In a “why didn’t I think of that” moment I realized that Bill and his co-conspirators have solved the problem of keeping your firearm steady with a simple nylon adjustable thumb sling that can be used with your rifle as well as your handgun. Worn around the neck, it can be slipped under a shirt. It takes only seconds to slip over the dominant thumb for handgun deployment right from the holster and the downrange results are downright gratifying. It can also be easily maintained on the thumb from most ready gun positions.
For a long gun, simply extend the strap and loop, and put the loop over the support hand thumb. Extend it to the desired length on the fore grip and you are braced for the next shot. It is important to employ just enough tension to steady the gun. Too much forward tension is counterproductive, and on handguns too much tension magnifies muzzle rise.
Firing at a target at 25 yards with a CCF Metal RaceFramed Glock 35 with Federal 180-grain .40 JHP HST, I managed to turn in the following six-shot groups: a two-handed hold off-hand at 3.41 inches, a two-handed hold from bench rest at 2.53 inches and, with the Steady Strap, standing off-hand at 2.56 inches.
The weather was overcast and below freezing, with snow covering the range and the Glock had two cases of ammunition through it without cleaning. I also discovered that the pistol’s front sight was loose, but for comparison purposes, I was satisfied with the gun and ammunition’s performance.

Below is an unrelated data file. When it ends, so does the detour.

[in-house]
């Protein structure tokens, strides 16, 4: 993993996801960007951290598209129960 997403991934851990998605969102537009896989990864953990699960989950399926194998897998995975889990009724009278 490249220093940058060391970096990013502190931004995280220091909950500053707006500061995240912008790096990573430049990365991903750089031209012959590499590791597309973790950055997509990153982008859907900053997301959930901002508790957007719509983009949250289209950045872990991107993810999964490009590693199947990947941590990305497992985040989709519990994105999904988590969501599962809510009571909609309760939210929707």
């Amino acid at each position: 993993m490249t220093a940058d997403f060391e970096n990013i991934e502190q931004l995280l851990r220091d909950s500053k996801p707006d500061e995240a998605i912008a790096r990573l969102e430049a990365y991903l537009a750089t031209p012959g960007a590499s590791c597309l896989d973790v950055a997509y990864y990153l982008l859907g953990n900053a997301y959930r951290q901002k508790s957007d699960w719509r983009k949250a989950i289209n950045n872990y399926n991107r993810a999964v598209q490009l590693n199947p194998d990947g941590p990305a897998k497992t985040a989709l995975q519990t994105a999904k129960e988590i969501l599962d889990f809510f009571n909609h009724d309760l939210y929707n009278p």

Without question, the strap almost duplicated my group from a rest and I am sure that with it I could occasionally turn in tighter clusters than I could from the bench.
I am a great believer in the mantra “If it ain’t broke don’t fix it,” and there is nothing wrong with Bill’s “strap.” However, I hate straps that are twisted and don’t lay flat, where in this case, the current setup unavoidably does. Instead, create a three-piece system consisting of a fixed loop sling that is placed over the neck and attach an adjustable extension sling to the neck sling via a closed loop.
The thumb loop is attached to the adjustable extension sling via a rotating swivel so the thumb and weapon can be canted without binding. This version looks just like a rugged lanyard designed to display security badges or attached to pistol butts for retention. However, to avoid it being recruited as a garrote, the neck loop could be looped around one shoulder.
Obviously the sportsman and hunter can benefit from the sling, and since it is not attached to the firearm, the feds won’t come knocking on your door. It’s beneficial to law enforcement when officers must rely on their service side arm to suppress threats they cannot get close to because of opposing firepower; and aids SWAT personnel by augmenting their precision when the handgun becomes the primary entry weapon for a tactical event.
Although police agencies could equip their officers with pistol shoulder stocks legally, I doubt that they would go to the trouble to do so, but the individual officer could acquire the Steady Strap and not violate any state, local
or federal laws.
One of the basic requirements to accurate shooting with a firearm is to keep the…
by Massad Ayoob / Apr 22, 2009